Plan B User's Manual


Name

proc ­ Processor boxes.

Synopsis

/b/proc
/b/proc/me
/b/proc/*/name
/b/proc/*/args
/b/proc/*/stat
/b/proc/*/regs
/b/proc/*/usr
/b/proc/*/prog
/b/proc/*/events
/b/proc/*/del
/b/proc/*/legacy
/b/proc/*/vm
/b/proc/*/ns
/b/proc/*/ioN

Description

The /b/proc box supplies processing services for the system. Each process has a box under /b/proc on a Plan B machine. Boxes under /b/proc have names that determine the process name. To avoid name collissions, the shell creates boxes named /b/proc/program.N where N is a random number.

The special name /b/proc/me maps to the box for the process that evaluates the name—beware of this when using the shell. To access the shell's own box from the command line use the shell variable $me.

New processes can be created by using make(2) and existing ones can be killed by using delete(2).

Each process box has inner boxes representing process resources. Although kernel processes have their boxes listed in /b/proc, they don't have all the inner boxes that are customary for user processes.
name     is the box containing the name of the process box. This is useful to obtain the real box name for so that a process could obtain a name that is portable to others.
args     is the box containing the arguments of the process; i.e. its command-line.
stat     contains a string with the process status. Newly created processes are said to be born, while ready/running processes are said to be alive. Other states are dead, for faulting processes, paused, for stopped processes, and debugged, for traced processes.
regs     contains the set of register values for the process. The format is a set two-digit string (dec) with the size of the machine word followed by a two-digit string (dec) with the number of registers and by either 8 or 16 digit strings (hexa) with the register values. A copy to regs supplying values for the first and

third registers (convenionally, program counter and first argument) can be used to stablish the starting address and argument for a new process when it shares the address space with the parent.
usr      contains a string with the name of the user responsible for the process. The name is the same used under /b/usr for the same human.

Besides the ones listed above, user processes also have these inner boxes:
prog     is used to contain the program executed by the process. A newly created process starts in born state and does not run until a binary box is either linked or copied to its prog box (or until the program is supplied by linking the whole address space). Only programs within the same node can be linked. events   is used to post events related to the process as well as to control event handling. A process can write to its own event box the strings die to die after any event post, catch to cause event posts to raise an error instead, and ignore to cause event posts to be ignored. Events are posted by copying a string

representing the event to the event box. Any process can post events provided it has permission to copy them and the system itself may post events. Special system events starting with die: can not be catched or ignored, and cause inmediate process death. To arrange for a timeout event to be sent in the future (after n milliseconds), a process can copy a tmout n event to its event box. A periodic timer can be set in the same way by posting a tick n event.
del      is a box that contains names for boxes that the system should delete(2) if the process dies. When a box is created with the Pdeldie permission bit set, the system writes its name to the del box of the process. The user can copy more names into it (one at a time).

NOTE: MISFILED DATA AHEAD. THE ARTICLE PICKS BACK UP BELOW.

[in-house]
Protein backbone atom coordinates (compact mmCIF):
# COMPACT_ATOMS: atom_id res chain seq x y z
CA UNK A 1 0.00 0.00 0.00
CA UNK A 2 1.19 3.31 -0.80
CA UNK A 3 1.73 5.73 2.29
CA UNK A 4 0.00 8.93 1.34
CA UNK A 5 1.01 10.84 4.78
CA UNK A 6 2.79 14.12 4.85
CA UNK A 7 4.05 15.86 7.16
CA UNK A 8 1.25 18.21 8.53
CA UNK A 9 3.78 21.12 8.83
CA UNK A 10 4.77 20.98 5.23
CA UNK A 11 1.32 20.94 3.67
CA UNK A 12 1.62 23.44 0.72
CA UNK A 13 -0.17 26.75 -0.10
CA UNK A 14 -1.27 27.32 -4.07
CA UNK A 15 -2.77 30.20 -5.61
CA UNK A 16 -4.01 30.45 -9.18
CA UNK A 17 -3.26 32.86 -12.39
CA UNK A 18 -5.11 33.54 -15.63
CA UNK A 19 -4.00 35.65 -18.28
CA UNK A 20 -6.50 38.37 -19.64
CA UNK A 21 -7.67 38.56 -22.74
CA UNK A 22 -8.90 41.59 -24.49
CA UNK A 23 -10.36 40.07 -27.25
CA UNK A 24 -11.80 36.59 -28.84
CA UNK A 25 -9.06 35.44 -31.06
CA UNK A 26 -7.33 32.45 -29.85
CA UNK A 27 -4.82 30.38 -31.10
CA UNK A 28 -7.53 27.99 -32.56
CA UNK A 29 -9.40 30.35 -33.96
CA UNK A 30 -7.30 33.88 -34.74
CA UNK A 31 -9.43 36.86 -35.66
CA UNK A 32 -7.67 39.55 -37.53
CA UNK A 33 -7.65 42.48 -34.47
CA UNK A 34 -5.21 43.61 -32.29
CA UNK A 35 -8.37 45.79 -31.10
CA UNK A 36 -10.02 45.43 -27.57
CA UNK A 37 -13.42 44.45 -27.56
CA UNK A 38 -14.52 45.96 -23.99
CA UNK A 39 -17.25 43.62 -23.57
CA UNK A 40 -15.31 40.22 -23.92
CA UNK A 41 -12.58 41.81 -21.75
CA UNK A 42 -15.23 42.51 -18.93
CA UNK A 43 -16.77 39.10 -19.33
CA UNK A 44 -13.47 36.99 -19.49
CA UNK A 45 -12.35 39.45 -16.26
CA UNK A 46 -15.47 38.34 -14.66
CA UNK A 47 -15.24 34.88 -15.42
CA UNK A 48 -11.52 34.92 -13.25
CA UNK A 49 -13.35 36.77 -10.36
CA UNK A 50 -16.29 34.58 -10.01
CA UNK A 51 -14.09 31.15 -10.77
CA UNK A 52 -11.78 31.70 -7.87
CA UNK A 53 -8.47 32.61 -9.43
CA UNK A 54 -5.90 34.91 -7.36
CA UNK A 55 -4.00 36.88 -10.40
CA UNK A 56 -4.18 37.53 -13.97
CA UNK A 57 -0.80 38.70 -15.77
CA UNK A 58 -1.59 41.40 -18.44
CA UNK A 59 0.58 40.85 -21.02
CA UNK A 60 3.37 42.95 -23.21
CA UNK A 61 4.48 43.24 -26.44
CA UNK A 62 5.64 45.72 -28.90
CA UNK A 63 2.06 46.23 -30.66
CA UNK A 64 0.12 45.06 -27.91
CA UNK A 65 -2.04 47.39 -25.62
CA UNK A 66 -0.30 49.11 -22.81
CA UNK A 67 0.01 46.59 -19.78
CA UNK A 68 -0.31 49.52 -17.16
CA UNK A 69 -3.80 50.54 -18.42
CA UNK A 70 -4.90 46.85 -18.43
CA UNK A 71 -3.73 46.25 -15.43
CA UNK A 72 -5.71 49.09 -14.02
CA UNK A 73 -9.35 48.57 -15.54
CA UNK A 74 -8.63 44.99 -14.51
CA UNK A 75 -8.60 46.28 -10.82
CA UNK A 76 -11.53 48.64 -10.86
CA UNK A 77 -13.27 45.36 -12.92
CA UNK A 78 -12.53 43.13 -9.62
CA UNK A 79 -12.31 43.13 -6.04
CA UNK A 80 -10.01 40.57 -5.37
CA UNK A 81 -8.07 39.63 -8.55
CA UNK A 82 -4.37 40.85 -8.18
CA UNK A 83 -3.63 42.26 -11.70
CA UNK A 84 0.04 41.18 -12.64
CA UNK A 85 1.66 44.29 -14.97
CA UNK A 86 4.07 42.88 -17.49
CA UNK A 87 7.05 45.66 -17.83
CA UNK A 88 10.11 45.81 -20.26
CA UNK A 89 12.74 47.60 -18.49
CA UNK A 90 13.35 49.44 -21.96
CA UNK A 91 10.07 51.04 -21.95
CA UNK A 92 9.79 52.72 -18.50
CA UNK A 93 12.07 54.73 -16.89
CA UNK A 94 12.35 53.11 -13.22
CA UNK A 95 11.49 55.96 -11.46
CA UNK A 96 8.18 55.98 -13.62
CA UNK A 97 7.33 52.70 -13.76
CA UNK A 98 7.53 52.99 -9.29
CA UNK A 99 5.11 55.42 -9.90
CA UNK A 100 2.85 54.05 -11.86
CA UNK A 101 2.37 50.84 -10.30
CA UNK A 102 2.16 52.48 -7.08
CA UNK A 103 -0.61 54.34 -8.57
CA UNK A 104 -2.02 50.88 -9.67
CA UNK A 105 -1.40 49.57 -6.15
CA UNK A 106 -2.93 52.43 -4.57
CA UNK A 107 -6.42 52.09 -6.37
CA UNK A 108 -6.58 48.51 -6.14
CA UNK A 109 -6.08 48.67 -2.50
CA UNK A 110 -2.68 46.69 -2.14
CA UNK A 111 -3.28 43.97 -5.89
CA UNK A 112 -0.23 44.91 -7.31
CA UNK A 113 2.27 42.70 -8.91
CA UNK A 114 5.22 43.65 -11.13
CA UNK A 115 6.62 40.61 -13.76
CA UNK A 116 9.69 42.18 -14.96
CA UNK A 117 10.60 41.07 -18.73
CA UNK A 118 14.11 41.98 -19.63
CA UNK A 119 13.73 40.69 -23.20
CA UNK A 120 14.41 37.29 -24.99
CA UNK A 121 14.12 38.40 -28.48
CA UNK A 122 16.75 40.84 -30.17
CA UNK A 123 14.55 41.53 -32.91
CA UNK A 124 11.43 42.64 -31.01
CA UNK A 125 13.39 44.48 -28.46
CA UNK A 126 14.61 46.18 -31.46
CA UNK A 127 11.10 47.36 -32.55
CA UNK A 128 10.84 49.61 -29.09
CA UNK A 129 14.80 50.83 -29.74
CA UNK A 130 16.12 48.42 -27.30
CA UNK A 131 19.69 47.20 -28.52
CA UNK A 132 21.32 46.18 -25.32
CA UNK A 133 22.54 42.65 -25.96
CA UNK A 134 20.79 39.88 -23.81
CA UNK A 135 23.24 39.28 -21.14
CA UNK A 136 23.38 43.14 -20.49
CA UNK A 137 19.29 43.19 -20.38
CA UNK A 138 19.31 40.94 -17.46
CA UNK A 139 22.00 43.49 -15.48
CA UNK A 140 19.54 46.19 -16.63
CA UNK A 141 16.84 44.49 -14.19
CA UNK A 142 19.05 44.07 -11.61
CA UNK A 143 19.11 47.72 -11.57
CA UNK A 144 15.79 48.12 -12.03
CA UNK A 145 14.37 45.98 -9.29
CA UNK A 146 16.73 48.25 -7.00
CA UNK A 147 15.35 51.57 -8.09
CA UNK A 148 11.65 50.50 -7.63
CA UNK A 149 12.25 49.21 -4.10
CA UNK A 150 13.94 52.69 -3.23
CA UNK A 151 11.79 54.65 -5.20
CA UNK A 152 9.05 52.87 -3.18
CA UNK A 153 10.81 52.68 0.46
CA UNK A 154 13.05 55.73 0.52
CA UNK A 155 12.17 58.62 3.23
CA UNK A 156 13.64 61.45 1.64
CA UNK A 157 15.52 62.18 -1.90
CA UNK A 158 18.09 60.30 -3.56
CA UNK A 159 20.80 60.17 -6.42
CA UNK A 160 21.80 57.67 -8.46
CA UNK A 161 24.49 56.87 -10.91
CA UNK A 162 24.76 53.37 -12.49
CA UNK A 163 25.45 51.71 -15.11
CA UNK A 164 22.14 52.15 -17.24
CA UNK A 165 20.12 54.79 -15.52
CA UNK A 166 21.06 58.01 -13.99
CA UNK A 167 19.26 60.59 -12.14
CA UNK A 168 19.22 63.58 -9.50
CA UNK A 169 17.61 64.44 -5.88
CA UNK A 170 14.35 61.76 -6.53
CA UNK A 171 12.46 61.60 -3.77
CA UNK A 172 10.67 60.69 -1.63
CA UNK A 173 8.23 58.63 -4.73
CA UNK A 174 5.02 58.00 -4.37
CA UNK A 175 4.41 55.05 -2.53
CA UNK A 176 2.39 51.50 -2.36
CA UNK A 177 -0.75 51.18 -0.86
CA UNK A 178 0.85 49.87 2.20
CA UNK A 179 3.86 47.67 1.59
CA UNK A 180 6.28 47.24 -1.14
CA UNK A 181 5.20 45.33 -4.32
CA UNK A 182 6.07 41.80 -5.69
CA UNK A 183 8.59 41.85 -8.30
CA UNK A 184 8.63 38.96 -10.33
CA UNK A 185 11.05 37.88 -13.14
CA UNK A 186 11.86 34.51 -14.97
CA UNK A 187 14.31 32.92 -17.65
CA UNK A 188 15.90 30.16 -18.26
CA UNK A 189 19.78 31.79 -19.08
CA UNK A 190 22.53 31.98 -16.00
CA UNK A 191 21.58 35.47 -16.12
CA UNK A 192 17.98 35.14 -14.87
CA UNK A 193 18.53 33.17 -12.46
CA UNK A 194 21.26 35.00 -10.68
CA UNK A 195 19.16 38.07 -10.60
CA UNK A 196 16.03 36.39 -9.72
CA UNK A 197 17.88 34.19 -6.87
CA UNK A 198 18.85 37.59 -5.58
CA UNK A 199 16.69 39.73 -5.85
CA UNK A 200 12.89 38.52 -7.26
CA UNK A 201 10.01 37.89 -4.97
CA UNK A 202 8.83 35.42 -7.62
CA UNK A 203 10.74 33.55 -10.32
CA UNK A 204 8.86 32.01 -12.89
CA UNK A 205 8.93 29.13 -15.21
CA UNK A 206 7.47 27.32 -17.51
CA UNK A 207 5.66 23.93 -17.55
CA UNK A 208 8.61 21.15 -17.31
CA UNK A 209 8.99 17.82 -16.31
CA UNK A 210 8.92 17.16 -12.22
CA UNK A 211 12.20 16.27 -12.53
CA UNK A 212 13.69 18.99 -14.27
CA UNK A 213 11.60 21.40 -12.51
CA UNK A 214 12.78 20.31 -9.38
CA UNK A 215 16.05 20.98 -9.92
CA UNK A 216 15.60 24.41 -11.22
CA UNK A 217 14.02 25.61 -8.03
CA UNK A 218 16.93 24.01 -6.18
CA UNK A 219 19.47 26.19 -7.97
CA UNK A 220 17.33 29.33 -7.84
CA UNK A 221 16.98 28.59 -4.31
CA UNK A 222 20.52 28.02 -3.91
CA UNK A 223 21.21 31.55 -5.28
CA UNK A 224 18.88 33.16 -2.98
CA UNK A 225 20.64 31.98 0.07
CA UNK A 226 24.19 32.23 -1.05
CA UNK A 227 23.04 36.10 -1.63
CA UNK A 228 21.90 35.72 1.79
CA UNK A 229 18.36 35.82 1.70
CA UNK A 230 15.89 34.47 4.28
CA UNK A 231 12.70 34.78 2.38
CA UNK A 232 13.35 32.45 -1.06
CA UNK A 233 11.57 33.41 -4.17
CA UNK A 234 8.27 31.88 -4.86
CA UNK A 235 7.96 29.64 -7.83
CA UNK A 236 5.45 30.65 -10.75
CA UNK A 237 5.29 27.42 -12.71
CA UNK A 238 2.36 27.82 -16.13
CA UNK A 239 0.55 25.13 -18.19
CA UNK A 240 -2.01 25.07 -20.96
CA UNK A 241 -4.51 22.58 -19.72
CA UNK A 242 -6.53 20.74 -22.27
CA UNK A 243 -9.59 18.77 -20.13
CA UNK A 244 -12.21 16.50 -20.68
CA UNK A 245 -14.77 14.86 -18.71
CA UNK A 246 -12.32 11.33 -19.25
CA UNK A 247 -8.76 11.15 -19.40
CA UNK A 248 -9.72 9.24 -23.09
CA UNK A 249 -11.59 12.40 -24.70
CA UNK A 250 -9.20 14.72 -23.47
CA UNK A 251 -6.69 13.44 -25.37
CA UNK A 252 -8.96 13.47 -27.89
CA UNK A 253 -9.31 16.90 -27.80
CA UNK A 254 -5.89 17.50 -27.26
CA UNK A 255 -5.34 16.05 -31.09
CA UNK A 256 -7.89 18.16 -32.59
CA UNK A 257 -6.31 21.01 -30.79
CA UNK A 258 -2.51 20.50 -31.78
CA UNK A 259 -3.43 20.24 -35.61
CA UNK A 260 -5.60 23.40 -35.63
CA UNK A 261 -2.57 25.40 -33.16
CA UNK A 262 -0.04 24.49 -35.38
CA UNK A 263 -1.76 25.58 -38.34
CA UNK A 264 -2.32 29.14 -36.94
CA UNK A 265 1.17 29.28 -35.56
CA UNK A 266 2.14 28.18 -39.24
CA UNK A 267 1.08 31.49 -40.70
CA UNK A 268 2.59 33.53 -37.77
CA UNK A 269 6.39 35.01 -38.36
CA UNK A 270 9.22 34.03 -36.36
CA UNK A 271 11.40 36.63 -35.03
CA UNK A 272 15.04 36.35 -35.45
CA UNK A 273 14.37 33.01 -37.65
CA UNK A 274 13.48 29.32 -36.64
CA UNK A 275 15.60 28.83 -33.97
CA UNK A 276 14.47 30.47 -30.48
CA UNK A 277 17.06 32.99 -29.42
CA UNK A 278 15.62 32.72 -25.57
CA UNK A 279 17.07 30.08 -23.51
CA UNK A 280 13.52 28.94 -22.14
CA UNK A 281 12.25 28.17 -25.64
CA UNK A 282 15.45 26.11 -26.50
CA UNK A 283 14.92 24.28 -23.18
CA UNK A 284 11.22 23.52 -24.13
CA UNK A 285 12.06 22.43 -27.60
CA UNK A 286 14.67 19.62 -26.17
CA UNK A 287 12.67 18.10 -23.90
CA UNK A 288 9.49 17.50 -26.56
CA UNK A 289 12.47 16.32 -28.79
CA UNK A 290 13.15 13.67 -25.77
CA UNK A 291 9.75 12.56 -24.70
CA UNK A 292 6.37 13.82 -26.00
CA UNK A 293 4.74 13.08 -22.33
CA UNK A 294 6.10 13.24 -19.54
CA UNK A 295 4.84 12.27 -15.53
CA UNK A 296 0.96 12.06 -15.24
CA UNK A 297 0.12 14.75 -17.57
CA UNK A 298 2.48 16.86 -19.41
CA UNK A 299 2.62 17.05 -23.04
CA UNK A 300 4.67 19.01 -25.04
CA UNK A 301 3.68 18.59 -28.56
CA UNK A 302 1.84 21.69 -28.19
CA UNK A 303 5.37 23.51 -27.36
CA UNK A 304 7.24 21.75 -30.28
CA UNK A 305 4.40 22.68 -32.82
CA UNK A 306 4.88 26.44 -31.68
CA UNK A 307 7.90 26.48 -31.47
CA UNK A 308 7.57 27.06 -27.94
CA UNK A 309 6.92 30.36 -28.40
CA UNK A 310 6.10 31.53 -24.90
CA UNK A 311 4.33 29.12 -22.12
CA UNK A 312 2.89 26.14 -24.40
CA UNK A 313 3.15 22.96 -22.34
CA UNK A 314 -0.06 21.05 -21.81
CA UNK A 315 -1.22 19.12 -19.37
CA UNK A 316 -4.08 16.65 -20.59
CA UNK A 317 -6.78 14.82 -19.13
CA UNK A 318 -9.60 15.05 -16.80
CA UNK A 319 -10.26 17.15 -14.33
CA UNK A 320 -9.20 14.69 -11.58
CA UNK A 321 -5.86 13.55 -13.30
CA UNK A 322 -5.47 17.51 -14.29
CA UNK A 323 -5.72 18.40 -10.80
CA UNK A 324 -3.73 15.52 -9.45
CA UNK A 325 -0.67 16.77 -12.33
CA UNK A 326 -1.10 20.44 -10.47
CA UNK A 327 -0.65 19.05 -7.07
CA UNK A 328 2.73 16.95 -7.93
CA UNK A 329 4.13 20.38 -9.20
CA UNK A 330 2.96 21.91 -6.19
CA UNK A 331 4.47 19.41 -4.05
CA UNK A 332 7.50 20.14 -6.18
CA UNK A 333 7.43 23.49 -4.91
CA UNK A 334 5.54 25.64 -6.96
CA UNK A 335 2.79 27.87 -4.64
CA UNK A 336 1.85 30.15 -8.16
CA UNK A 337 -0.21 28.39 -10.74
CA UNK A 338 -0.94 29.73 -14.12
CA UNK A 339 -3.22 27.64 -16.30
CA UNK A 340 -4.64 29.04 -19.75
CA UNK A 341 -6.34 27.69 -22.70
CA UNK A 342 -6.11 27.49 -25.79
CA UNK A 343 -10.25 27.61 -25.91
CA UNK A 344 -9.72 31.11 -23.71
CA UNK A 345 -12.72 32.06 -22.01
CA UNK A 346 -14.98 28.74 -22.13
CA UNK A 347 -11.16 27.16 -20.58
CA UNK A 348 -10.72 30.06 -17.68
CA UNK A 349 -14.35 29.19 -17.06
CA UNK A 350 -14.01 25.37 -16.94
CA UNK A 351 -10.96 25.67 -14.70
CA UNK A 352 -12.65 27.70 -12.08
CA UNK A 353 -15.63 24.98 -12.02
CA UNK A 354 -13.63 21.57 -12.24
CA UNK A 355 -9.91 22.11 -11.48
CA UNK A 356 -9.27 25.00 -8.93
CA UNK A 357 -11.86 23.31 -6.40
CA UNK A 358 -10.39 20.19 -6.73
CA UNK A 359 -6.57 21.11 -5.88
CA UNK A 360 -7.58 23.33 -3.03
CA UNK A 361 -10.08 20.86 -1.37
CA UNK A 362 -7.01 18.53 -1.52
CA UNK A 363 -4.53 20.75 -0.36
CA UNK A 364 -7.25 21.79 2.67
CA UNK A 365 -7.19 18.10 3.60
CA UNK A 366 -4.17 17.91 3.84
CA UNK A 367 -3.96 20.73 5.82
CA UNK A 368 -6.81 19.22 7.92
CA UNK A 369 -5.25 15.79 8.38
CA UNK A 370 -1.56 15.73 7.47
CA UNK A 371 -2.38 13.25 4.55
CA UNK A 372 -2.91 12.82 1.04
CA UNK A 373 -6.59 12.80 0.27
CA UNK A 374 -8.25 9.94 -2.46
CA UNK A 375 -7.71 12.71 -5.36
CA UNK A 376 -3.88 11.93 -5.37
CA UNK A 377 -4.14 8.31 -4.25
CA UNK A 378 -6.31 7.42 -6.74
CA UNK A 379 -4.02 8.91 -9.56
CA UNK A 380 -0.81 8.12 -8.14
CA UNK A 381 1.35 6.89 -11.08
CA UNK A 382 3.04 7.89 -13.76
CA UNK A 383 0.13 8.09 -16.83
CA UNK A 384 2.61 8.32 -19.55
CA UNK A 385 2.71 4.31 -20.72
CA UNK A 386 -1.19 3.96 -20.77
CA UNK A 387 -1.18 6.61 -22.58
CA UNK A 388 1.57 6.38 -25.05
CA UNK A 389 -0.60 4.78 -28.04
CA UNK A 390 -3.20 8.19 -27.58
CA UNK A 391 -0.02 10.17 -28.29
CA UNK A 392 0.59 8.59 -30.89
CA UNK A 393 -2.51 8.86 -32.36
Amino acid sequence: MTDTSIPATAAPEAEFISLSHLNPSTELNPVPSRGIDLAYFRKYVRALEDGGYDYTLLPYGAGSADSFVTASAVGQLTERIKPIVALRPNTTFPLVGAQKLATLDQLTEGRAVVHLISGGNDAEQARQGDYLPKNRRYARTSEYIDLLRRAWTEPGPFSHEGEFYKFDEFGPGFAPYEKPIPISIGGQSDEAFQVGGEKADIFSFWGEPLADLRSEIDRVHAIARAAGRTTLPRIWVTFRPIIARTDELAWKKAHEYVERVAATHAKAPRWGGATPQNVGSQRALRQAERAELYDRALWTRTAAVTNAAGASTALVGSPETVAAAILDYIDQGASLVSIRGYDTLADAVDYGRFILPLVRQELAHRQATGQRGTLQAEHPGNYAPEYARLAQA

legacy   is the process legacy. A process is expected to write an error string (null is no error) to its legacy box. By default, legacy is the same of /b/sys/null and the process legacy is ignored. While the process is born, legacy can be linked to a more appropriate place.
vm       is the outter box for the process virtual memory boxes. Virtual memory boxes are described in vm(4). A copy(2) from another vm box can be used to clone an address space. A link(2) from another vm box can be used to share the address space. Only address space boxes within the same node can be
linked. Both operations are allowed only while the process is born. Before linking, the user should setup regs with the desired entry point for the new process, because the process starts running as soon as the address space is linked.
ns       contains a textual representation of the process name space. Each import is described on a separate line. The box exists not just for informative purposes, a copy(2) from another ns box can be used to clone a name space; A link(2) from another ns box can be used to share the name space. Only name
space boxes within the same node can be linked. Both operations are allowed only while the process is born.
ioN      boxes (where N is conventionally a number) represent the set of stardard I/O boxes used by the process. Number 0 is used for text input, number 1 for text output, and number 2 for text errors; besides number 3 is for pointer input, and number 4 is for graphics output. These boxes are linked to
appropriate places by the shell, according to the usr(4) device. Redirection at run time can be performed by relinking them.

Announces

/b/proc as /proc.

Source

/src/b/port/procbox.c and /src/b/*/proc.c.

See also

spawn(3).

Bugs

Inne box regs is not fully implemented. That is not expected to be done before starting the native port of the system. Some special events are expected to appear after adding debugging facilities to Plan B.

If a box is noted to be removed when the process dies, and an error forbids the removal during process deletetion, the box may survive the process.

The conventions for I/O boxes are undergoing severe changes.



Plan B User's Manual. First edition.